Tuesday, 1 May 2012

The world's biggest collection of airship memorabilia goes on sale.

David Kirch, from Jersey, is selling his lifetime collection of Zeppelin memorabilia at the auctioneer Wallis and Wallis in Lewes, Sussex. "There are 15 tonnes of items," said auctioneer assistant Geoff Wood. In BBC News 21 March 2012

 The world's biggest collection of airship memorabilia goes on sale.

In The Telegraph

( ...) But the 75-year-old, who hoped to offer the public rides on airships at the attraction, never got around to finishing the project and is now selling it all at auction. The total collection weighs an incredible 15 tons and the auction house selling it has had to hire extra storage space for it.

The collection is so big it is having to be sold over four sales at Wallis and Wallis auction rooms in Lewes, East Sussex. Experts expect the total sum for all the lots will be more than a million pounds. Mr Kirch, a wealthy property dealer who lives on Jersey, intends to give the proceeds to charity.

The businessman, who has never travelled in an airship due to a fear of heights, said: "A friend of mine had a collection of envelopes that had been flown on an airship. He was short of money so I bought them and that's how it all started - back in 1968. After that I became fascinated with airships and I bought anything to do with any airship.

"I love collecting and I used to go around car boot sales and antique shops and attend sales. I had intended to open a museum to show my collection off and I bought a huge hangar at Cardington in Bedfordshire - which was the former base of the UK airship industry - to put it all in. It was one of those things you dream up, but I never got around to it because I was working on my business.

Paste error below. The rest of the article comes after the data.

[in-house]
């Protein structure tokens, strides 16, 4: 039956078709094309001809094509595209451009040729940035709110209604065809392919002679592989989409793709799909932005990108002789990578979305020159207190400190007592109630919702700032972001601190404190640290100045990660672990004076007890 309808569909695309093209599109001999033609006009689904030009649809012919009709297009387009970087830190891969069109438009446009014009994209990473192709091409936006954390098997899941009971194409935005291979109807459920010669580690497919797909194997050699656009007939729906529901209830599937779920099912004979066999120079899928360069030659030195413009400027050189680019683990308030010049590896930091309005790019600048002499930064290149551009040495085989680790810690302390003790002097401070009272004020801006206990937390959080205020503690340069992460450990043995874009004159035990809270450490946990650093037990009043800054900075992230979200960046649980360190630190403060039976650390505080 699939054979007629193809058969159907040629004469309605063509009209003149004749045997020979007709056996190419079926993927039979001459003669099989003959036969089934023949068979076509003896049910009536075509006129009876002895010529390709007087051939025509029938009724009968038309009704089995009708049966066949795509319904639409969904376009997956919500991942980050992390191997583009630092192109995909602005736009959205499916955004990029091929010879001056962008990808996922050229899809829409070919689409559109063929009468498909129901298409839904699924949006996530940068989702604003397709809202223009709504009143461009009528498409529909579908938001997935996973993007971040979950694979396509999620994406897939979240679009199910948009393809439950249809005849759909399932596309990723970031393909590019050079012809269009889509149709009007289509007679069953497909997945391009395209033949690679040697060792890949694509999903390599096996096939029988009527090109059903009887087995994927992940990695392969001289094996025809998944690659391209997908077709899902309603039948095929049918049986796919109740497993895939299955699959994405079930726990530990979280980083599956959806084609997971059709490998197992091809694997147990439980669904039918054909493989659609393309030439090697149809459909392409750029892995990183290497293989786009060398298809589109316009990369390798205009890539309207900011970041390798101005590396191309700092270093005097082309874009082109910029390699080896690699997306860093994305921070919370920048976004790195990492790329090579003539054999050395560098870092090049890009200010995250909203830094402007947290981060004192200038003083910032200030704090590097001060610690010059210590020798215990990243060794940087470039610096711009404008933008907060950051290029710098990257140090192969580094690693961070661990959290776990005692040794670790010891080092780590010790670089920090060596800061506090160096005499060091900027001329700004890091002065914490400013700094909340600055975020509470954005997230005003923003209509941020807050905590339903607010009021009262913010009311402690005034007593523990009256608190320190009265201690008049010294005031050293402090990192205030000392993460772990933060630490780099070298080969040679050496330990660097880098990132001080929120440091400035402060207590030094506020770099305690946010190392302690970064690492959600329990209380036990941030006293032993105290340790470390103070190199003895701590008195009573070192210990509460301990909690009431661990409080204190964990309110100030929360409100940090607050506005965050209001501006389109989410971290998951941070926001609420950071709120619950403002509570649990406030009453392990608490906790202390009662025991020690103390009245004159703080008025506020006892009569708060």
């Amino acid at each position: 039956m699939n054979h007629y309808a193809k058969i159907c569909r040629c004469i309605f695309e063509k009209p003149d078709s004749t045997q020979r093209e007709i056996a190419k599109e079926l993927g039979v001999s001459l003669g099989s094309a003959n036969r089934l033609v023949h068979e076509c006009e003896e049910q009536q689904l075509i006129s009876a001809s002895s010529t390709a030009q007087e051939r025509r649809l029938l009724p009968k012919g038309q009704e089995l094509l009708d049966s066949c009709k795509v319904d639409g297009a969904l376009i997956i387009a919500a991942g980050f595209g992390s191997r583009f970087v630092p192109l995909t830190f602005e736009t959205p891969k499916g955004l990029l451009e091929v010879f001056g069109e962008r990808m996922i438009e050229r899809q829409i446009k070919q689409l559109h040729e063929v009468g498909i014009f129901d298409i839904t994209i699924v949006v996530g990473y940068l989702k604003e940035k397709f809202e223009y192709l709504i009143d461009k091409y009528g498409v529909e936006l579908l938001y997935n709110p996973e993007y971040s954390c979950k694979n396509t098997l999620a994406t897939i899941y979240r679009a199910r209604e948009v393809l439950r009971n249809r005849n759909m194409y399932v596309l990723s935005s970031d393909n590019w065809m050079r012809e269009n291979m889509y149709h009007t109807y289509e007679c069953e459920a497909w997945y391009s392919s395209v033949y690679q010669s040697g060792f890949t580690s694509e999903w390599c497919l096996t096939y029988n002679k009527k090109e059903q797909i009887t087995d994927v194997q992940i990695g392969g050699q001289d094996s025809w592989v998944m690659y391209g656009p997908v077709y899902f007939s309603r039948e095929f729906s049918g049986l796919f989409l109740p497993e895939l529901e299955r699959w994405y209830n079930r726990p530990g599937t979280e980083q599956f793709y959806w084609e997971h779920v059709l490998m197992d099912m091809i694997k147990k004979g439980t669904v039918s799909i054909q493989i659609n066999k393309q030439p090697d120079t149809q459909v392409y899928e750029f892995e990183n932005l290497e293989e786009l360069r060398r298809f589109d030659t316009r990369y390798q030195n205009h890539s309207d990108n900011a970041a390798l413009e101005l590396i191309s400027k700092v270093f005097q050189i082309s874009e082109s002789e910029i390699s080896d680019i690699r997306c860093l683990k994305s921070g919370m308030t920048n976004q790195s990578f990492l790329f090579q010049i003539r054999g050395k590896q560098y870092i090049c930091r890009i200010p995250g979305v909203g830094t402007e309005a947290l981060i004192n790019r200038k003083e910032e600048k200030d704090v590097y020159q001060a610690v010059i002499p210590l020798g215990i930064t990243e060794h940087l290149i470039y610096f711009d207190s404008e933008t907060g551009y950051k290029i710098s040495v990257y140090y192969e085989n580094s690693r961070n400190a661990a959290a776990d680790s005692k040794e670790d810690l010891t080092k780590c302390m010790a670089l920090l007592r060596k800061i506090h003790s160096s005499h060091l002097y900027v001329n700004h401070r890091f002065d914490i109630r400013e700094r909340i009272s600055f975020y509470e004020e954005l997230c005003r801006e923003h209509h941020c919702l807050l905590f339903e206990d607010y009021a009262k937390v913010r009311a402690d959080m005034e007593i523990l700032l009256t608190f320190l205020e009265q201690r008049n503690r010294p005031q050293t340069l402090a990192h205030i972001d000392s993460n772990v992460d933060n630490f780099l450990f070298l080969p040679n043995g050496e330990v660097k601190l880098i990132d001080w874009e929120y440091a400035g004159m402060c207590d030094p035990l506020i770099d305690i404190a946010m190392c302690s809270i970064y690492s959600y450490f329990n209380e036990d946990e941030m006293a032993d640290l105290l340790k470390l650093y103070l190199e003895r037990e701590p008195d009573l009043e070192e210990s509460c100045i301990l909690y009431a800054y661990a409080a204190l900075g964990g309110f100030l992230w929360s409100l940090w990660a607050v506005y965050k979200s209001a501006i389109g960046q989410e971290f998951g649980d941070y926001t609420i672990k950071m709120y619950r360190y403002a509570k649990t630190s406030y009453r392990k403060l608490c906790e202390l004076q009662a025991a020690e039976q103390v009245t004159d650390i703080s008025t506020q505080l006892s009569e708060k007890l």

"There is a Zeppelin museum in Germany, but that has much bigger things, such as engines. I wanted to make a museum it had to appeal to everybody so there are children's things and jokey things. But now I'm too old so I'm selling it. All the money will go to charity - to the elderly on Jersey."

Mr Kirch has kept his collection in his home in Jersey and the aircraft hangar he bought. Some of the photos in his collection show commercial and military types of airship and highlight the size of the industry that came to an end before World War Two. The British industry effectively ended in 1930 with the crash of R101, the world's biggest airship. It was on its way to India when it crashed in France with the loss of 48 out of 54 of those on board. The Germans continued with their industry, but the Hindenburg disaster in 1937 was the beginning of the end of commercial airship travel.

No comments: